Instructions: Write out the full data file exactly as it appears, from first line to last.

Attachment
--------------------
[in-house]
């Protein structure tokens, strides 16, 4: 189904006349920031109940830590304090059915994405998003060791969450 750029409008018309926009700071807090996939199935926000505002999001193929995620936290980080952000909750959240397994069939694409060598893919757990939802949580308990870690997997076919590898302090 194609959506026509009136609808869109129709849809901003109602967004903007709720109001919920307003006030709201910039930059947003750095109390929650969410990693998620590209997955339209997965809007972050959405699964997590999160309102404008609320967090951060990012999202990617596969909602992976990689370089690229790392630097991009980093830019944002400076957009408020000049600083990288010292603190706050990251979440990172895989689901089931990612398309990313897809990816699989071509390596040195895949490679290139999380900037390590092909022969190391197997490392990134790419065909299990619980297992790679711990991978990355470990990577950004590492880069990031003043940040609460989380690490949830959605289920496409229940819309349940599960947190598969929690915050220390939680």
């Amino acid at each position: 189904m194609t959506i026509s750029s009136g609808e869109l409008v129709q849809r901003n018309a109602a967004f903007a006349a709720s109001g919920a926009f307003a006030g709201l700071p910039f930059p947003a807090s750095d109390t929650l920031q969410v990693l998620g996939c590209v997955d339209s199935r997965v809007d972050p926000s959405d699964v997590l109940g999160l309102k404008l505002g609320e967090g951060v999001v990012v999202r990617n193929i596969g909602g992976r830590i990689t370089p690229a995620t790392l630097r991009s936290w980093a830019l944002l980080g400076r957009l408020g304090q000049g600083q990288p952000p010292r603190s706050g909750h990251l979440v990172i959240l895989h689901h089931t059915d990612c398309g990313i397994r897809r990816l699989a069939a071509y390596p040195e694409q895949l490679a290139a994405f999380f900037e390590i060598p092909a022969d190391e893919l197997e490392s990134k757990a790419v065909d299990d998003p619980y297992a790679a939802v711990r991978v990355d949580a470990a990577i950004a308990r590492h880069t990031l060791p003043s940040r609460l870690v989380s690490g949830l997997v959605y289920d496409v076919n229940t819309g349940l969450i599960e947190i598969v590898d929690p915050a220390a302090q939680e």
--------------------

[in-house]
């Protein structure tokens, strides 16, 4: 189904006349920031109940830590304090059915994405998003060791969450 750029409008018309926009700071807090996939199935926000505002999001193929995620936290980080952000909750959240397994069939694409060598893919757990939802949580308990870690997997076919590898302090 194609959506026509009136609808869109129709849809901003109602967004903007709720109001919920307003006030709201910039930059947003750095109390929650969410990693998620590209997955339209997965809007972050959405699964997590999160309102404008609320967090951060990012999202990617596969909602992976990689370089690229790392630097991009980093830019944002400076957009408020000049600083990288010292603190706050990251979440990172895989689901089931990612398309990313897809990816699989071509390596040195895949490679290139999380900037390590092909022969190391197997490392990134790419065909299990619980297992790679711990991978990355470990990577950004590492880069990031003043940040609460989380690490949830959605289920496409229940819309349940599960947190598969929690915050220390939680």
């Amino acid at each position: 189904m194609t959506i026509s750029s009136g609808e869109l409008v129709q849809r901003n018309a109602a967004f903007a006349a709720s109001g919920a926009f307003a006030g709201l700071p910039f930059p947003a807090s750095d109390t929650l920031q969410v990693l998620g996939c590209v997955d339209s199935r997965v809007d972050p926000s959405d699964v997590l109940g999160l309102k404008l505002g609320e967090g951060v999001v990012v999202r990617n193929i596969g909602g992976r830590i990689t370089p690229a995620t790392l630097r991009s936290w980093a830019l944002l980080g400076r957009l408020g304090q000049g600083q990288p952000p010292r603190s706050g909750h990251l979440v990172i959240l895989h689901h089931t059915d990612c398309g990313i397994r897809r990816l699989a069939a071509y390596p040195e694409q895949l490679a290139a994405f999380f900037e390590i060598p092909a022969d190391e893919l197997e490392s990134k757990a790419v065909d299990d998003p619980y297992a790679a939802v711990r991978v990355d949580a470990a990577i950004a308990r590492h880069t990031l060791p003043s940040r609460l870690v989380s690490g949830l997997v959605y289920d496409v076919n229940t819309g349940l969450i599960e947190i598969v590898d929690p915050a220390a302090q939680e």